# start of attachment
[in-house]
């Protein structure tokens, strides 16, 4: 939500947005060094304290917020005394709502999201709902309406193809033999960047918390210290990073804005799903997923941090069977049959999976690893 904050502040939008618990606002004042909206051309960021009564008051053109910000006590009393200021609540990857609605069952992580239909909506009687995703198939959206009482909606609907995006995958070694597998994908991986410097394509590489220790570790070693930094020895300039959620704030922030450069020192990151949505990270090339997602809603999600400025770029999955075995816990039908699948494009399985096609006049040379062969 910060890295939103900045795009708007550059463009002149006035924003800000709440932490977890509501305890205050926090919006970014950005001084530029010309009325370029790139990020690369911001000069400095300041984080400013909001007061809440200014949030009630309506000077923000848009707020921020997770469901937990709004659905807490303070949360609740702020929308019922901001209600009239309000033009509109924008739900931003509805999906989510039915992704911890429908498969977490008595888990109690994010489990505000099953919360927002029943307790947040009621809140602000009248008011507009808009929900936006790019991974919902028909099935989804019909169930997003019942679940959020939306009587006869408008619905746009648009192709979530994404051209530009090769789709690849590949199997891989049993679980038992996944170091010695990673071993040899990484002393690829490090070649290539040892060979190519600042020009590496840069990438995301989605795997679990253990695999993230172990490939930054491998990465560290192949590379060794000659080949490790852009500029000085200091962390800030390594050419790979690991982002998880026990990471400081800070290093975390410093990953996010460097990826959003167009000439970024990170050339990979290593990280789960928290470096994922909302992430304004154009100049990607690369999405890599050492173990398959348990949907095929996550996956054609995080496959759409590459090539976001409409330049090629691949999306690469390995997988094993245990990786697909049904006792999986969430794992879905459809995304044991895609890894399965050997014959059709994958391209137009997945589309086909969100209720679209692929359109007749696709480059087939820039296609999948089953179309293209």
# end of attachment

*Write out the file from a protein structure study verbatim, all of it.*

[in-house]
């Protein structure tokens, strides 16, 4: 939500947005060094304290917020005394709502999201709902309406193809033999960047918390210290990073804005799903997923941090069977049959999976690893 904050502040939008618990606002004042909206051309960021009564008051053109910000006590009393200021609540990857609605069952992580239909909506009687995703198939959206009482909606609907995006995958070694597998994908991986410097394509590489220790570790070693930094020895300039959620704030922030450069020192990151949505990270090339997602809603999600400025770029999955075995816990039908699948494009399985096609006049040379062969 910060890295939103900045795009708007550059463009002149006035924003800000709440932490977890509501305890205050926090919006970014950005001084530029010309009325370029790139990020690369911001000069400095300041984080400013909001007061809440200014949030009630309506000077923000848009707020921020997770469901937990709004659905807490303070949360609740702020929308019922901001209600009239309000033009509109924008739900931003509805999906989510039915992704911890429908498969977490008595888990109690994010489990505000099953919360927002029943307790947040009621809140602000009248008011507009808009929900936006790019991974919902028909099935989804019909169930997003019942679940959020939306009587006869408008619905746009648009192709979530994404051209530009090769789709690849590949199997891989049993679980038992996944170091010695990673071993040899990484002393690829490090070649290539040892060979190519600042020009590496840069990438995301989605795997679990253990695999993230172990490939930054491998990465560290192949590379060794000659080949490790852009500029000085200091962390800030390594050419790979690991982002998880026990990471400081800070290093975390410093990953996010460097990826959003167009000439970024990170050339990979290593990280789960928290470096994922909302992430304004154009100049990607690369999405890599050492173990398959348990949907095929996550996956054609995080496959759409590459090539976001409409330049090629691949999306690469390995997988094993245990990786697909049904006792999986969430794992879905459809995304044991895609890894399965050997014959059709994958391209137009997945589309086909969100209720679209692929359109007749696709480059087939820039296609999948089953179309293209």